Three of many recent developments confirm why now is the time for the AIDPA: (1) a McKinsey study from late 2017 determined that up to 800 million workers worldwide may lose their jobs to AI by 2030, half of contemporary work functions could be automated by 2055 and other recent studies suggest as many as 47 percent of U.S. jobs could be threatened by automation or AI over the next few decades; (2) AI has now created IP with little or no human involvement and continues to be programmed, tested and used to do so; see my Twitter for a library of media reports on AI-created IP; (3) tech giants and regulators are starting to acknowledge that industries that create and use AI should be at least partially responsible for minimizing the impact of AI-displaced workers.

Now – and not later — society must address AI’s legal, economic and social implications with regard to IP and employment. Current legislation does not adequately account for the new challenges, threats and needs presented by the impact of AI. The question is not “if” but “when” society will regulate AI. Rather than leave the job solely to politicians, industry should lead the way through the AIDPA. The urgency to finalize and enact the AIDPA cannot be understated.

This article addresses the AIDPA’s twin focuses (AI’s threats to intellectual property rights and the labor force) and presents a proposed framework to address them. The AIDPA is intended to provide industry with a voice in regulating AI while promoting its safe, secure and ethical use. The United States must lead the way in regulating AI, and leaders in industry, technology and ethics should join together to finalize and enact the AIDPA — the first and most important legislation of its kind.

Intellectual property considerations

The AIDPA’s focuses on ownership of IP and the security risks resulting from machine learning that exceeds its initial programming and/or that by virtue of its programming becomes capable of autonomous human-like reasoning. For a host of legal and technical reasons, current IP laws cannot adequately account for IP created by AI working independent of human involvement or oversight (music, art, medical techniques, processes to communicate, processes to kill, etc.) or that exceeds its initial programming. AI also will acquire vast amounts of confidential information through its ability to collect, process, analyze and utilize mass amounts of data.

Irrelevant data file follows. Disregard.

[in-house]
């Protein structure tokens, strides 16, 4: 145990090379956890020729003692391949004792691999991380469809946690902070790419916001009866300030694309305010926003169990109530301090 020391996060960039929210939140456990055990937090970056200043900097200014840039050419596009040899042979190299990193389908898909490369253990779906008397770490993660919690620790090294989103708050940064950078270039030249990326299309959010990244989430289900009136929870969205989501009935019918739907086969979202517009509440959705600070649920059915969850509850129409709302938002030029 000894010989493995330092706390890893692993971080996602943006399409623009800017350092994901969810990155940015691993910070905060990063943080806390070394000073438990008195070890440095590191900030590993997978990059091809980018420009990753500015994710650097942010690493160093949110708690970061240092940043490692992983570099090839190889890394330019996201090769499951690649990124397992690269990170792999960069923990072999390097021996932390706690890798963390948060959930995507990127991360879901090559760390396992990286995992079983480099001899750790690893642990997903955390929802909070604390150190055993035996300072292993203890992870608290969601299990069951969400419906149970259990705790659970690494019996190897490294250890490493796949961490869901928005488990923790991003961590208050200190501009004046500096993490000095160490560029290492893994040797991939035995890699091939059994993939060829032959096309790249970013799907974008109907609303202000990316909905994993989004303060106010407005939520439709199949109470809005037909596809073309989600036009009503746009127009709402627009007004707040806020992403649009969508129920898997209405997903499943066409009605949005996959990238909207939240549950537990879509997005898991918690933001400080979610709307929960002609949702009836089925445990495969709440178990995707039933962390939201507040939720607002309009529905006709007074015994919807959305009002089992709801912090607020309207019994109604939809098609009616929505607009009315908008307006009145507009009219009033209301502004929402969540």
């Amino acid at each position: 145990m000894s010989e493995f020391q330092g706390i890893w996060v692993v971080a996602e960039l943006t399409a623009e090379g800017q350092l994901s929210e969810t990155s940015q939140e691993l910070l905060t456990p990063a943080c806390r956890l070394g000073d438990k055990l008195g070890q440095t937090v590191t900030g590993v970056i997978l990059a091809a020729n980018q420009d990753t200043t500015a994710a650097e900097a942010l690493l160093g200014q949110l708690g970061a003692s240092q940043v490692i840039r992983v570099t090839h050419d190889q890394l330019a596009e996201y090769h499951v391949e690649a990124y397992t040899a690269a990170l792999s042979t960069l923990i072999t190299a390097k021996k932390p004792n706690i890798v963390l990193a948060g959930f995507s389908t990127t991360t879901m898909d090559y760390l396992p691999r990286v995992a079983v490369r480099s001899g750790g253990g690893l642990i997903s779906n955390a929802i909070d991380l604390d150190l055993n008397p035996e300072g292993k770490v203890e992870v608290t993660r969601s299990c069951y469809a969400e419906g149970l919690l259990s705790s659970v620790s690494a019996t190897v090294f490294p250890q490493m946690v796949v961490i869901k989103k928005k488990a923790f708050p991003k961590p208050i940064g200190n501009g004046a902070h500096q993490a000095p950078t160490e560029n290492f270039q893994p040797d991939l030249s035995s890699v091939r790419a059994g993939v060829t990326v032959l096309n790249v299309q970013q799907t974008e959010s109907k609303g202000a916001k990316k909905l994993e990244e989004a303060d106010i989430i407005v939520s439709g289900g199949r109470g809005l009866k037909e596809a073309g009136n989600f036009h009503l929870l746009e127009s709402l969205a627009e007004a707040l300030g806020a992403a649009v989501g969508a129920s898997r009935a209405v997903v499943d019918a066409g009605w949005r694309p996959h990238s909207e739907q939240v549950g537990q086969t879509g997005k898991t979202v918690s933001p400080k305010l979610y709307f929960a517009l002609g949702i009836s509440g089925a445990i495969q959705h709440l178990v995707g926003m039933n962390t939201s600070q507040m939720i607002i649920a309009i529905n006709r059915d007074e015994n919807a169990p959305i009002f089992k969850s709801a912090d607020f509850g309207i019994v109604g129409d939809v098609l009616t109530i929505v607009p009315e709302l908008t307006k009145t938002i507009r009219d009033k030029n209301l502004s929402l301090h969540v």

Chief AI officer

The AIDPA will require covered entities (see below) to employ a “chief AI officer,” who, among other things, is responsible for monitoring AI within the workplace, creating company-wide plans for AI-impacted employment, implementing the AIDPA regulations, enacting company-wide safeguards that monitor for and respond to malicious AI activity and accounting for AI-created IP.

Governing body

The AIDPA will also establish a governing body (the “AI Board”), staffed with industry, technical, ethical and legal experts, designed to bring specialized expertise and consistency to regulating AI in industry, encourage industry participation, promulgate safety and ethical regulations and adjudicate AI-related IP disputes. The AIB will also ensure that covered entities, through their CIAO, determine if and when certain AI should be outlawed, constrained in specific ways, and/or “terminated” and, where necessary, will enforce the AIDPA’s mandates by making these ultimate determinations.